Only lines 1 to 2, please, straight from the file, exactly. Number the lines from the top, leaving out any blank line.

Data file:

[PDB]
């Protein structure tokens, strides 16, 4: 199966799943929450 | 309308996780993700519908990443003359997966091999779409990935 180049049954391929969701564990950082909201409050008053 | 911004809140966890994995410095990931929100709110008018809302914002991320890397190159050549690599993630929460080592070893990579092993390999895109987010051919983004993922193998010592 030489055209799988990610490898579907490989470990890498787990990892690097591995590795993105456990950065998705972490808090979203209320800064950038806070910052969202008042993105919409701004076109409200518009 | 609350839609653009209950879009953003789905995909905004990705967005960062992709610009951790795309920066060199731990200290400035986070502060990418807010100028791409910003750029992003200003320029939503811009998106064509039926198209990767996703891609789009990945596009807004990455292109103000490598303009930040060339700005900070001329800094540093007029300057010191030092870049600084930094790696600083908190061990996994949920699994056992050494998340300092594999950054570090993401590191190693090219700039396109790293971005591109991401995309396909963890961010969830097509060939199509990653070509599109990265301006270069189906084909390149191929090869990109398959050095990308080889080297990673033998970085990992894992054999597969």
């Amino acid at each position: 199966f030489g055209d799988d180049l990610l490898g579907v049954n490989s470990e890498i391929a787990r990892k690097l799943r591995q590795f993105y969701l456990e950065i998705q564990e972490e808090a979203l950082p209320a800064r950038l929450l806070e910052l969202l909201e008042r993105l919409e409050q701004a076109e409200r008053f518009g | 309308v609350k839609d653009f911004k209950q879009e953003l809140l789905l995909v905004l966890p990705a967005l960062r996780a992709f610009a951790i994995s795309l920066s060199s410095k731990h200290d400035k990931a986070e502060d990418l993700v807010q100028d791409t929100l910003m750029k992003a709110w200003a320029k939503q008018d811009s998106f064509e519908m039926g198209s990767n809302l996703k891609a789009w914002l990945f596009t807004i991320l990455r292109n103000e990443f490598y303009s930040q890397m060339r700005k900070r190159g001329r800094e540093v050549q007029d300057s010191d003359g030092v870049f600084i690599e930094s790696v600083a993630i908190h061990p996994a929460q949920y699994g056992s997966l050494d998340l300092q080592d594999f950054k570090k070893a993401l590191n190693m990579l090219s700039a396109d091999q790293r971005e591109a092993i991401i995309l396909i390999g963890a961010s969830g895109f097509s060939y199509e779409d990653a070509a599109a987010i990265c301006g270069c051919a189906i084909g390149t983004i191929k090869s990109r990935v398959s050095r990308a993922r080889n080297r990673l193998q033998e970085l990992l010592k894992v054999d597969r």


[PDB]
């Protein structure tokens, strides 16, 4: 199966799943929450 | 309308996780993700519908990443003359997966091999779409990935 180049049954391929969701564990950082909201409050008053 | 911004809140966890994995410095990931929100709110008018809302914002991320890397190159050549690599993630929460080592070893990579092993390999895109987010051919983004993922193998010592 030489055209799988990610490898579907490989470990890498787990990892690097591995590795993105456990950065998705972490808090979203209320800064950038806070910052969202008042993105919409701004076109409200518009 | 609350839609653009209950879009953003789905995909905004990705967005960062992709610009951790795309920066060199731990200290400035986070502060990418807010100028791409910003750029992003200003320029939503811009998106064509039926198209990767996703891609789009990945596009807004990455292109103000490598303009930040060339700005900070001329800094540093007029300057010191030092870049600084930094790696600083908190061990996994949920699994056992050494998340300092594999950054570090993401590191190693090219700039396109790293971005591109991401995309396909963890961010969830097509060939199509990653070509599109990265301006270069189906084909390149191929090869990109398959050095990308080889080297990673033998970085990992894992054999597969």